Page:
by Bob Shively, Enerdynamics President and Lead Instructor
Nuclear, once the bane of environmentalists, found more and more acceptance as concerns over global warming shifted from radiation to greenhouse gas emissions. Some environmentalists spoke in favor of nuclear power, while many others at least grudgingly accepted that it was better to at least keep running the existing units than to replace them with units run by fossil fuel.
But the equation changed again when the earthquake and tsunami hit Fukushima, Japan, resulting in the greatest nuclear power incident since Chernobyl. Energy policy makers around the world were forced to grapple with the question of whether low-probability but high-consequence accidents are worth risking to attain the benefits of clean baseload nuclear power. In some countries such as France, South Korea and the U.S., at least for now, the policy has remained pro-nuclear. But in others, such as Germany, plans are unfolding to prevent new nuclear units and to shut down existing generation.
Wired Magazine recently held a business conference where former Microsoft CEO Bill Gates spoke on the subject of future energy sources (see http://www.wired.com/magazine/2011/06/mf_qagates/). According to Wired, Gates contends that nuclear power is significantly safer than coal or natural gas generation.
Stated Gates: “Coal and natural gas…tend to kill only a few at a time” while “nuclear mishaps tend to come in these big events.”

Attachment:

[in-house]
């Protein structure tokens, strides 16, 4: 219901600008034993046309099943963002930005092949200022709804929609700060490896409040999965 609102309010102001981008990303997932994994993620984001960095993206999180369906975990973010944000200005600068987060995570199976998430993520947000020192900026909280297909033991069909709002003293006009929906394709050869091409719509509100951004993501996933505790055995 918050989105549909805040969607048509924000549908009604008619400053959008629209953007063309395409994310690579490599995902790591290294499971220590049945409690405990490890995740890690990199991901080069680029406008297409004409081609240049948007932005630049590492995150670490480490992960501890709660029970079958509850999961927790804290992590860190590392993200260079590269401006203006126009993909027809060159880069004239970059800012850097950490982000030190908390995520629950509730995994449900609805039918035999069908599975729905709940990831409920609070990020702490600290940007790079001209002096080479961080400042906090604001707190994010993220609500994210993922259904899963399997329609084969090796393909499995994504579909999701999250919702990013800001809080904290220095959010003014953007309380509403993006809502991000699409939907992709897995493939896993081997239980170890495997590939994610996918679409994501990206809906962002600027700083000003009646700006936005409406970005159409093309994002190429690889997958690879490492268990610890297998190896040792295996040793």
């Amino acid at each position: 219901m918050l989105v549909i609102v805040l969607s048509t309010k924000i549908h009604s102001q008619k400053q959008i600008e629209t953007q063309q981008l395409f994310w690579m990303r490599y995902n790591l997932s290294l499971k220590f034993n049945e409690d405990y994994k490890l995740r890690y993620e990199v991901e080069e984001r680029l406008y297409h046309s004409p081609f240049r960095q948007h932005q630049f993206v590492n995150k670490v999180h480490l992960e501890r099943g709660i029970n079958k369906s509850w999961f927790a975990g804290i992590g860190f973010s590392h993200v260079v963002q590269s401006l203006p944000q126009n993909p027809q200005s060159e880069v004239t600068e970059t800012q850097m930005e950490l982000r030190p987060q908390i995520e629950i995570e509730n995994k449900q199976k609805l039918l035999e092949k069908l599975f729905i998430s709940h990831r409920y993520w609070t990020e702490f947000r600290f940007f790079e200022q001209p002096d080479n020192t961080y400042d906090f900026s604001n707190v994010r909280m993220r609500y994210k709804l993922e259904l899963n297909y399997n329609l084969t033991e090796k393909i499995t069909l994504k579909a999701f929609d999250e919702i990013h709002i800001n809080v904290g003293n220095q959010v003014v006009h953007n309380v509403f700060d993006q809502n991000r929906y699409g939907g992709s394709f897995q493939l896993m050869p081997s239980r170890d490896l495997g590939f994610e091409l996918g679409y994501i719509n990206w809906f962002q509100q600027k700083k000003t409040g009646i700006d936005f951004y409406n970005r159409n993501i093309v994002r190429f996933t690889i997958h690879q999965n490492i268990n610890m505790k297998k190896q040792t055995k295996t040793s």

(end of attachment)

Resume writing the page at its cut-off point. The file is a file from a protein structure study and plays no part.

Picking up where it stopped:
And, says Gates, if you compare the nuclear record to the number of people that coal or gas have killed per kilowatt-hour generated, nuclear is far less. Gates adds that nuclear power design has hardly seen any innovation in the last three decades. He believes that by using modern supercomputer simulation capabilities, a new wave of safer and cheaper reactors can be developed.
But what about renewables such as solar? Gates says the barriers to development are too high. He thinks that solar power, at least at the distributed level, is too expensive and will only appeal to the well-off who want the status symbol of solar panels on their rooftops. Also Gates believes that the need for storing power to balance out variability is a huge technology problem. While he believes that battery development for electric cars is achievable, he thinks the volume requirements for batteries to balance out renewables is too huge.
Others think differently. For instance, U.S. Energy Secretary Steven Chu, a co-winner of the Nobel Prize in Physics (1997), is pushing the sunshot program that he believes will bring the cost of solar power down to levels competitive with existing generation in the U.S. ( see http://www1.eere.energy.gov/solar/sunshot/).
Needless to say, the battle between various generation technologies will be interesting to watch. And the results will be one of the key factors that will define our future society.
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